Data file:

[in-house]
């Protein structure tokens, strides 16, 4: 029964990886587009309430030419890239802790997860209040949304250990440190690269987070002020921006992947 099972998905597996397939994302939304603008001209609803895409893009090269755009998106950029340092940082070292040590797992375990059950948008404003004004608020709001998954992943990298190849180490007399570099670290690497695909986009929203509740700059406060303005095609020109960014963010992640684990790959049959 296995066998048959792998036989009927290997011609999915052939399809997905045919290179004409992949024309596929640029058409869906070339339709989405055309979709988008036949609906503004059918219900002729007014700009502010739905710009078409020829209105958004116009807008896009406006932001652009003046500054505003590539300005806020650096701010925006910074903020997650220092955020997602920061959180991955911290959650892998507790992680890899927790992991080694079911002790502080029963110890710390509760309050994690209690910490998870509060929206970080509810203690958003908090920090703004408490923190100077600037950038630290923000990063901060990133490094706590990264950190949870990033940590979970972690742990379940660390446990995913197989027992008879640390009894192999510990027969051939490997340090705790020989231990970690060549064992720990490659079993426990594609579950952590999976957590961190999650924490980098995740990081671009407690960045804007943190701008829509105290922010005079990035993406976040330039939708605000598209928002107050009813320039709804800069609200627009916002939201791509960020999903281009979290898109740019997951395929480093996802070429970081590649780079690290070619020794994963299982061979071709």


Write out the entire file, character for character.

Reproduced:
[in-house]
């Protein structure tokens, strides 16, 4: 029964990886587009309430030419890239802790997860209040949304250990440190690269987070002020921006992947 099972998905597996397939994302939304603008001209609803895409893009090269755009998106950029340092940082070292040590797992375990059950948008404003004004608020709001998954992943990298190849180490007399570099670290690497695909986009929203509740700059406060303005095609020109960014963010992640684990790959049959 296995066998048959792998036989009927290997011609999915052939399809997905045919290179004409992949024309596929640029058409869906070339339709989405055309979709988008036949609906503004059918219900002729007014700009502010739905710009078409020829209105958004116009807008896009406006932001652009003046500054505003590539300005806020650096701010925006910074903020997650220092955020997602920061959180991955911290959650892998507790992680890899927790992991080694079911002790502080029963110890710390509760309050994690209690910490998870509060929206970080509810203690958003908090920090703004408490923190100077600037950038630290923000990063901060990133490094706590990264950190949870990033940590979970972690742990379940660390446990995913197989027992008879640390009894192999510990027969051939490997340090705790020989231990970690060549064992720990490659079993426990594609579950952590999976957590961190999650924490980098995740990081671009407690960045804007943190701008829509105290922010005079990035993406976040330039939708605000598209928002107050009813320039709804800069609200627009916002939201791509960020999903281009979290898109740019997951395929480093996802070429970081590649780079690290070619020794994963299982061979071709």